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Roman Crucifixion - Method of Execution

Roman Crucifixion - Method of Execution (Illustration) Crimes and Criminals Ethics Ancient Places and/or Civilizations World History Civil Rights Medicine Visual Arts

Rome used crucifixion as a mean of execution for many centuries.  One of the most famous events, involving mass crucifixions, occurred around 71 BC after a slave uprising led by Spartacus.

Contemporary sources tell us that so many men were crucified—about 6,000—that crosses lined the road from Rome to Capua.  Appian of Alexandra tells the story (in his Civil Wars):

Spartacus [a gladiator leading a rebellion against Rome], who was waiting for some cavalry that were on their way to him, no longer went into battle with his full force, but conducted many separate harassing operations against his besiegers; he made sudden and repeated sorties against them, set fire to bundles of wood which he had thrown into the ditches, and made their work difficult. 

He crucified a Roman prisoner in no-man's land to demonstrate to his own troops the fate awaiting them if they were defeated.

Indeed ... what was "awaiting them," when they were defeated, was crucifixion:

Since there was still a very large number of fugitives from the battle in the mountains, Crassus [the Roman general leading six legions against the rebellious gladiators] proceeded against them.

They formed themselves into four groups and kept up their resistance until there were only 6,000 survivors, who were taken prisoner and crucified all the way along the road from Rome to Capua. (From Appian’s Civil Wars, 1.116-120, translated by John Carter and online, courtesy University of Chicago.)

Because crucifixion was an excruciating way to die, Rome did not impose this type of punishment on its own citizens.

N.P. DePasquale and G.E. Burch published an article, “Death by Crucifixion,” in the American Heart Journal during 1963.  In this article, the authors—using medical terms—describe what happened to a person who was executed by means of a Roman-style crucifixion:

...it appears likely that the mechanism of death in crucifixion was suffocation.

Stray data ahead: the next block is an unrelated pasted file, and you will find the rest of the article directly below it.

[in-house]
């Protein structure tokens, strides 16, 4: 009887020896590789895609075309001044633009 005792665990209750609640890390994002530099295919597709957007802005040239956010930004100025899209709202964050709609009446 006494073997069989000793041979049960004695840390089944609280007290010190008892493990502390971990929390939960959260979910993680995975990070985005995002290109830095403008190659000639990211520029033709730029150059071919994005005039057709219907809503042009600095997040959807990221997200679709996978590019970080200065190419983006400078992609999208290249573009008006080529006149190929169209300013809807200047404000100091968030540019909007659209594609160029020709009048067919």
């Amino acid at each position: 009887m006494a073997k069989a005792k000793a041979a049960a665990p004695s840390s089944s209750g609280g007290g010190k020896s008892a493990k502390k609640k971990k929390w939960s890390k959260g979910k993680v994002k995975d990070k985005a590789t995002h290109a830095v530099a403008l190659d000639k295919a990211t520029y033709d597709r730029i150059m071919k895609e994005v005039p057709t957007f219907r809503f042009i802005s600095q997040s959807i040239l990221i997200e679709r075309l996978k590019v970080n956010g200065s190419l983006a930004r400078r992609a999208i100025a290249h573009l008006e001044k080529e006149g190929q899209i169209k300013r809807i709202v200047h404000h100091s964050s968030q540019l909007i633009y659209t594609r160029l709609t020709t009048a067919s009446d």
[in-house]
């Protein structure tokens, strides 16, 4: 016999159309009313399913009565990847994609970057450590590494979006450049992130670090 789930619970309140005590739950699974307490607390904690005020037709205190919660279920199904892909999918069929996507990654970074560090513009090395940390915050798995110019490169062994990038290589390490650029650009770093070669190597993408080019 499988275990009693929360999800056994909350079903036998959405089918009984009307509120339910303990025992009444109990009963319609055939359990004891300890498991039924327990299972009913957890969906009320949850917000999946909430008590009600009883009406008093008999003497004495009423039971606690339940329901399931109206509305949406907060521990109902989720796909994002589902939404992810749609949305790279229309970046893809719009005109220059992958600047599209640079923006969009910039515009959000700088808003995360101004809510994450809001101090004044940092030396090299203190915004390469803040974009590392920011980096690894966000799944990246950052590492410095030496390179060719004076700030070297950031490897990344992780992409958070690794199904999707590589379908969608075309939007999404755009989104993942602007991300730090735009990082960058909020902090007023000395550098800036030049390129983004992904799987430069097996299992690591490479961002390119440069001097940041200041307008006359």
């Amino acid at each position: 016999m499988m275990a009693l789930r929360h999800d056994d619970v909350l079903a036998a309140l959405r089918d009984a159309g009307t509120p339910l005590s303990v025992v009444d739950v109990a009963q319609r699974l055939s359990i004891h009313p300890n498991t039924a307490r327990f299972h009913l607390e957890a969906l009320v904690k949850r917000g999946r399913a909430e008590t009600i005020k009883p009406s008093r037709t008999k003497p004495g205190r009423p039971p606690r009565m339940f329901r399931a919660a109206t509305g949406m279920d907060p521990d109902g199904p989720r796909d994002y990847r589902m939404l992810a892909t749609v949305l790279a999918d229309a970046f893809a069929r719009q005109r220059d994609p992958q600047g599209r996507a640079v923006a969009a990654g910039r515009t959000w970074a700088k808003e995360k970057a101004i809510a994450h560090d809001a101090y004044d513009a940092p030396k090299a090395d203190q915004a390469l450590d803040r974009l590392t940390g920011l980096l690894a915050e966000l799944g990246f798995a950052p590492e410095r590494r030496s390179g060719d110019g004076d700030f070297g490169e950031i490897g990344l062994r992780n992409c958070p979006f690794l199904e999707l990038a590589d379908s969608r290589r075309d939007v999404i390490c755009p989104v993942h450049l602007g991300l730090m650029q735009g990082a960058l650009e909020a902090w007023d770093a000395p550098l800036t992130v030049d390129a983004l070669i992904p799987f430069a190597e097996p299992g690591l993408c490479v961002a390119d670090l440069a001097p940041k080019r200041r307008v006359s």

The chain of events which ultimately led to suffocation are as follows: With the weight of the body being supported by the sedulum, the arms were pulled upward. This caused the intercostal and pectoral muscles to be stretched.

Furthermore, movement of these muscles was opposed by the weight of the body. With the muscles of respiration thus stretched, the respiratory bellows became relatively fixed.

As dyspnea developed and pain in the wrists and arms increased, the victim was forced to raise the body off the sedulum, thereby transferring the weight of the body to the feet. Respirations became easier, but with the weight of the body being exerted on the feet, pain in the feet and legs mounted.

When the pain became unbearable, the victim again slumped down on the sedulum with the weight of the body pulling on the wrists and again stretching the intercostal muscles. Thus, the victim alternated between lifting his body off the sedulum in order to breathe and slumping down on the sedulum to relieve pain in the feet.

Eventually, he became exhausted or lapsed into unconsciousness so that he could no longer lift his body off the sedulum. In this position, with the respiratory muscles essentially paralyzed, the victim suffocated and died.  (DePasquale, N. P. and G. E. Burch. 1963. “Death by Crucifixion.” American Heart Journal 66: 434.)

This image, of a crucified individual, is by Justus Lipsius (1547-1606).  It is included in De Cruce Libri Tres, published in Antwerp during 1629 (at page 67).

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Author: Carole D. Bos, J.D. 5196stories and lessons created

Original Release: Dec 24, 2014

Updated Last Revision: Apr 07, 2020


Media Credits

Image online, courtesy Wikimedia Commons.

 

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